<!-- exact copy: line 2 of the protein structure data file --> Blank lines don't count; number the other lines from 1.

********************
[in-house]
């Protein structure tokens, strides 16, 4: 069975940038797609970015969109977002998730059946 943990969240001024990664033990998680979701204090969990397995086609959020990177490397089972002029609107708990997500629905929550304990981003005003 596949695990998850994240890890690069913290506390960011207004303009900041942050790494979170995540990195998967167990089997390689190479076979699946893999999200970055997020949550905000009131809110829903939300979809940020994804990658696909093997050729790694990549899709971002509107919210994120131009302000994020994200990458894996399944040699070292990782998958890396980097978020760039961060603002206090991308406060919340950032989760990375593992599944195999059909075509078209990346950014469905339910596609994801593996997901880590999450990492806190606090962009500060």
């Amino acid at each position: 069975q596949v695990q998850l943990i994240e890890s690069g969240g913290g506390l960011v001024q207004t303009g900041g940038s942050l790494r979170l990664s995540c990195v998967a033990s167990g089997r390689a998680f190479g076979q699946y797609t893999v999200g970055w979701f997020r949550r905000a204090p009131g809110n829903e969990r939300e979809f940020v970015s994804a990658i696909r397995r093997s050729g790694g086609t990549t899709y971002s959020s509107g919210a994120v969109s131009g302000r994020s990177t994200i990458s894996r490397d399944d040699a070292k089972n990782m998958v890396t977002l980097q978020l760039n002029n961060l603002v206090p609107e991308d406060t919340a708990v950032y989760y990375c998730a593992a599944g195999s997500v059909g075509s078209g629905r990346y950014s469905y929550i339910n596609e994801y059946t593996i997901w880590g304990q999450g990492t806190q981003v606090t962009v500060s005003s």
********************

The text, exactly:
């Protein structure tokens, strides 16, 4: 069975940038797609970015969109977002998730059946 943990969240001024990664033990998680979701204090969990397995086609959020990177490397089972002029609107708990997500629905929550304990981003005003 596949695990998850994240890890690069913290506390960011207004303009900041942050790494979170995540990195998967167990089997390689190479076979699946893999999200970055997020949550905000009131809110829903939300979809940020994804990658696909093997050729790694990549899709971002509107919210994120131009302000994020994200990458894996399944040699070292990782998958890396980097978020760039961060603002206090991308406060919340950032989760990375593992599944195999059909075509078209990346950014469905339910596609994801593996997901880590999450990492806190606090962009500060």